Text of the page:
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China’s Gorbachov Angst

R S Kalha is a former Indian Ambassador to Iraq.
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  • January 16, 2014

    It is a matter of historical record that the Soviet Union lasted for 74 years and on its demise the Soviet Communist Party also went into oblivion. The People’s Republic of China has been in existence for nearly 65 years and therefore if we were to follow the Soviet analogy; the People’s Republic should survive for at least another 9 years, if not more. The Chinese leadership is not only conscious of the analogy, but more importantly also aware of the significance of the dates. It is common knowledge amongst most that follow the evolution of Chinese policies closely that nothing concentrates the mind of the Chinese leadership more than to ensure that there is no repeat of the Gorbachov fiasco in China. It is said that the Chinese have commissioned a vast number of studies to determine what actually went wrong in the ex-Soviet Union and what led to its collapse.

    The question that is asked quite frequently these days is what is the nature of the Chinese State? After so many years of following Deng Xiaoping’s reformist economic policies; it is certainly not any more a Marxist-Leninist State in the pure classical sense having abandoned most of Marxist-Leninist tenants. It is also not Confucian in nature, nor is it a functional democracy with free elections, free speech as is commonly understood. The present Chinese leaders themselves like to describe China as a ‘socialist state with Chinese characteristics.’

    A common definition of socialism would indicate that it is a political doctrine under which the means of production would be in public [state] rather in private hands and that it would usher in a classless society where inequality would be minimized, if not totally eliminated. But that is hardly true of Chinese society today for under decisions taken at the 3rd Plenum of the Chinese Communist Party [CCP] recently, not only is private ownership of the means of production emphasized having been allowed much earlier, but even the pricing policy would be ‘market driven.’ At best it can be surmised that China today has a mixed economy with a large number of state owned enterprises [SMEs], but that which is largely capitalist in its orientation.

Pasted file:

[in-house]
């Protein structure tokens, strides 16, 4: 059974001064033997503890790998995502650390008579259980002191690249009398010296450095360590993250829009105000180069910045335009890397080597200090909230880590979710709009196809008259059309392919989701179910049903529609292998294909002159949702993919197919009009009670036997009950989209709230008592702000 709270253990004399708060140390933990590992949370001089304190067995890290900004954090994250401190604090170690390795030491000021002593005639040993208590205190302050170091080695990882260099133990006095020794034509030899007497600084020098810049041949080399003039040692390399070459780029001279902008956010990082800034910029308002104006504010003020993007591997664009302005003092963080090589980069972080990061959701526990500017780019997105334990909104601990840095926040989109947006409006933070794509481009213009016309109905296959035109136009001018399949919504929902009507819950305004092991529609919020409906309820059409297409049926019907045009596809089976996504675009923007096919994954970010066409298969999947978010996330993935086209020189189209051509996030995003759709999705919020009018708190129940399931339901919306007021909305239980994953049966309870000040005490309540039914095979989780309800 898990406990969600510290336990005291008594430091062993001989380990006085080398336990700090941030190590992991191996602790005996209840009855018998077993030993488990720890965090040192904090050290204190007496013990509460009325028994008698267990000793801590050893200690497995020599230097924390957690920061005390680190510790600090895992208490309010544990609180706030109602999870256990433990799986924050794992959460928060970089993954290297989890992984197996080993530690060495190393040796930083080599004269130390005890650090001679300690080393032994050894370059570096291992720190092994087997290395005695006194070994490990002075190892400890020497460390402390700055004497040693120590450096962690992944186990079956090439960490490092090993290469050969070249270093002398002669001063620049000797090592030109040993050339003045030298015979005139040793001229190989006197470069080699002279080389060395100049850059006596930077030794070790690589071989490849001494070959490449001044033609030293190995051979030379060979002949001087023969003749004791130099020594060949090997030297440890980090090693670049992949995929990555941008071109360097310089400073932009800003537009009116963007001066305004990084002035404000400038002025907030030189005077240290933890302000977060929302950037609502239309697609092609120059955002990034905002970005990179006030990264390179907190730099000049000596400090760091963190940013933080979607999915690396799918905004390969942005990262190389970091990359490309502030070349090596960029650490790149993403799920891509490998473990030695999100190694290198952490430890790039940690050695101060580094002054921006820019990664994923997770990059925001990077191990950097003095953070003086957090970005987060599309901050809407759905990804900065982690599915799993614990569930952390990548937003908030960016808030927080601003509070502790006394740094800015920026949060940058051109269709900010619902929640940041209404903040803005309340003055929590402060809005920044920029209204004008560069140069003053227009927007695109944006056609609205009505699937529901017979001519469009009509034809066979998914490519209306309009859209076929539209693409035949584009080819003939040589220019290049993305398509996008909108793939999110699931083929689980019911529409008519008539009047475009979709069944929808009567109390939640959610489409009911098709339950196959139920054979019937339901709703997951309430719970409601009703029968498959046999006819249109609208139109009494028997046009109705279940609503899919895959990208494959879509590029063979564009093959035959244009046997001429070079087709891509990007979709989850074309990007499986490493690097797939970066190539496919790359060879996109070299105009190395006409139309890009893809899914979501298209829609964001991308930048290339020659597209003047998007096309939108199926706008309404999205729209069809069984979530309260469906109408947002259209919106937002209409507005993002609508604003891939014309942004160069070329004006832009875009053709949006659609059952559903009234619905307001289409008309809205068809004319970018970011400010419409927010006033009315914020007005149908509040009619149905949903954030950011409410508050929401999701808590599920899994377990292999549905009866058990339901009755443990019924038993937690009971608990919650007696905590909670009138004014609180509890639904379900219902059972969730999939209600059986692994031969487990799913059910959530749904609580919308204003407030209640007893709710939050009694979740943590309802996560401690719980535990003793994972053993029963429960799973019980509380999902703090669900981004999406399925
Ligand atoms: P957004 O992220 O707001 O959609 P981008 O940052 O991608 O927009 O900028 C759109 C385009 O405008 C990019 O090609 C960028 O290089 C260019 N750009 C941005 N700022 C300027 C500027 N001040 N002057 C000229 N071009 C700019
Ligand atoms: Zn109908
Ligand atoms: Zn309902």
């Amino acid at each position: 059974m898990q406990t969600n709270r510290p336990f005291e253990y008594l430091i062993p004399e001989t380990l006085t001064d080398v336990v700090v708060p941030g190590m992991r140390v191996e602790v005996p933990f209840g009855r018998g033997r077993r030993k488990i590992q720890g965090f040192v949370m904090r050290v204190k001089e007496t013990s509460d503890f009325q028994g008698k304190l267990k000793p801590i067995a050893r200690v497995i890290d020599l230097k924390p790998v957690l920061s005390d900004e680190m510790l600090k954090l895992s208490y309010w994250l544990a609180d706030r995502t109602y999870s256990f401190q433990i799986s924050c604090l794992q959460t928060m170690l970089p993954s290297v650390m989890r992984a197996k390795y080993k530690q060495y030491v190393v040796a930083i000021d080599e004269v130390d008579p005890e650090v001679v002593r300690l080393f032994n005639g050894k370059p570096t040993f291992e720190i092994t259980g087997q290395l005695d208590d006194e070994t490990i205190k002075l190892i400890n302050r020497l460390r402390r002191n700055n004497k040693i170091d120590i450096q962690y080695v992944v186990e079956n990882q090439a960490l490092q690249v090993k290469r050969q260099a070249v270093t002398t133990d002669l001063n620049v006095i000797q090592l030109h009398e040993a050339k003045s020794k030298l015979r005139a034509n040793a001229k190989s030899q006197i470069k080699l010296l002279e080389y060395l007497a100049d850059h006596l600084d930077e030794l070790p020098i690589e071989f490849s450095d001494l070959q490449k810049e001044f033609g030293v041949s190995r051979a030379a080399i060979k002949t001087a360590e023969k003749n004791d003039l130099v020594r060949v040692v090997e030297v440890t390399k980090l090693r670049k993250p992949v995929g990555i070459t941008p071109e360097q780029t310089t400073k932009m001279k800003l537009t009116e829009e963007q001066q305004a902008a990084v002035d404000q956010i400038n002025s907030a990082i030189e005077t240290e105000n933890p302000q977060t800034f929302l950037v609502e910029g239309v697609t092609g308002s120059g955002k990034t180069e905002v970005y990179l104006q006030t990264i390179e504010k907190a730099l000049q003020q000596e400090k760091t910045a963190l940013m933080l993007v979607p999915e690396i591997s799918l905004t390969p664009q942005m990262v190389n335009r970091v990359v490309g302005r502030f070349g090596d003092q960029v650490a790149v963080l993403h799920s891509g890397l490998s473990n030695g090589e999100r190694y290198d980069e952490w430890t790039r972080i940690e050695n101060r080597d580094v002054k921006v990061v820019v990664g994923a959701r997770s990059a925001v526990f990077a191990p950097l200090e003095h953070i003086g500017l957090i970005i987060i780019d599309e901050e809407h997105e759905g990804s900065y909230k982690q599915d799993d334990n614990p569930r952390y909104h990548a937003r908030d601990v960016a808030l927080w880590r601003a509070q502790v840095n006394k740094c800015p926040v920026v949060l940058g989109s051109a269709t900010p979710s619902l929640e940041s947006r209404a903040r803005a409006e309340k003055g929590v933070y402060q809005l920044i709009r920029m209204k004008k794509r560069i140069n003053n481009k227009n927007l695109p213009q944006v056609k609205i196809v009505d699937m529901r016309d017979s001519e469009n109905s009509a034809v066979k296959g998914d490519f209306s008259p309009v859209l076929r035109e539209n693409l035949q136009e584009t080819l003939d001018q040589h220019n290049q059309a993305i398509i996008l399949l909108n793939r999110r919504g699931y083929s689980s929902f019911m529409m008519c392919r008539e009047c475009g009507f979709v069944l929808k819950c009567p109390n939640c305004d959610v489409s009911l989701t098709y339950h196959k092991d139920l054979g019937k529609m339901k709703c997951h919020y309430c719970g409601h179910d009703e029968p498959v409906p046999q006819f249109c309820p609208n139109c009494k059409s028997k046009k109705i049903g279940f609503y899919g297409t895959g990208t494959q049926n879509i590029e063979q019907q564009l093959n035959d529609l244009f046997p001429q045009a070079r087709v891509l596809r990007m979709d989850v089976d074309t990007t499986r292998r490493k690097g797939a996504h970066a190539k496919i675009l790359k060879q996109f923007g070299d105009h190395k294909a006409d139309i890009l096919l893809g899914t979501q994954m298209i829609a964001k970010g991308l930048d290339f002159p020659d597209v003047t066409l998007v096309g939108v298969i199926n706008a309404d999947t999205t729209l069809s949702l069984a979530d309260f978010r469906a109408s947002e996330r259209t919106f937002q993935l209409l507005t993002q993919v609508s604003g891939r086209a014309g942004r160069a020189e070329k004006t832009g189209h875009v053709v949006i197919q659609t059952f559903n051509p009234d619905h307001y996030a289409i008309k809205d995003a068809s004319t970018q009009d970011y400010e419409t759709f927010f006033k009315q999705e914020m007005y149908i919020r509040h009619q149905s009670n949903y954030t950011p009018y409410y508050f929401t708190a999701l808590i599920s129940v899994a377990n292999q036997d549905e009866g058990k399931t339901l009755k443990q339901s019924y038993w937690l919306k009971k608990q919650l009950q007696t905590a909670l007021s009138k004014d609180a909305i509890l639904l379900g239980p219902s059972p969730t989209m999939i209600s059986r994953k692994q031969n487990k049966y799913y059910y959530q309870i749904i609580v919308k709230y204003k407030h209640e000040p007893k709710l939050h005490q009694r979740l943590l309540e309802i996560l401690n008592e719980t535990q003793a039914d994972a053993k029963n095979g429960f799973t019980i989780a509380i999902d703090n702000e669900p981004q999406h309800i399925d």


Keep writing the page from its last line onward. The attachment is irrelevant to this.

The other pillar of socialism is that it is supposed to promote a classless society with inequality reduced to a bare minimum. In the China of today, to the contrary, there is increasing evidence of growing inequality. The gini co-efficient for China, the internationally accepted measure of inequality within a country, was between 0.46 and 0.49 in 2007; the highest for any Asian country1 and could be approaching 0.61.2 According to the UN, if the gini co-efficient touches 0.44, danger signals on internal stability should start flashing. This inequality is further highlighted by the fact that the richest 10 percent in China own 45 percent of the country’s wealth; whereas the poorest 10 percent own only 1.4 percent!3 At the same time large income disparities exist between urban and rural residents, between regions and in minority areas. In addition there are about 200 million internal migrant workers that are treated as second class citizens as they are denied health care facilities, on par with local residents, and their children often end up in sub-standard schools. The Chinese National People‘s Congress [NPC] has 83 billionaires as its members as opposed to none in the US Senate and House of Representatives. Recently both the New York Times and Bloomberg were denied visas for their Beijing staff as they had published the wealth of family members of former PM Wen estimated at US$2.7billion and present Chinese leader Xi Jinping estimated at US$ 376million.

    Clearly therefore the China of today is not a socialist country, even though some sections of the leadership may encourage the singing of Maoist songs, glorification of Mao’s memory and the waving of the red flag. But what are the ‘Chinese characteristics’ of socialism that Deng first emphasized way back in 1978? The present governing group too underlines this aspect.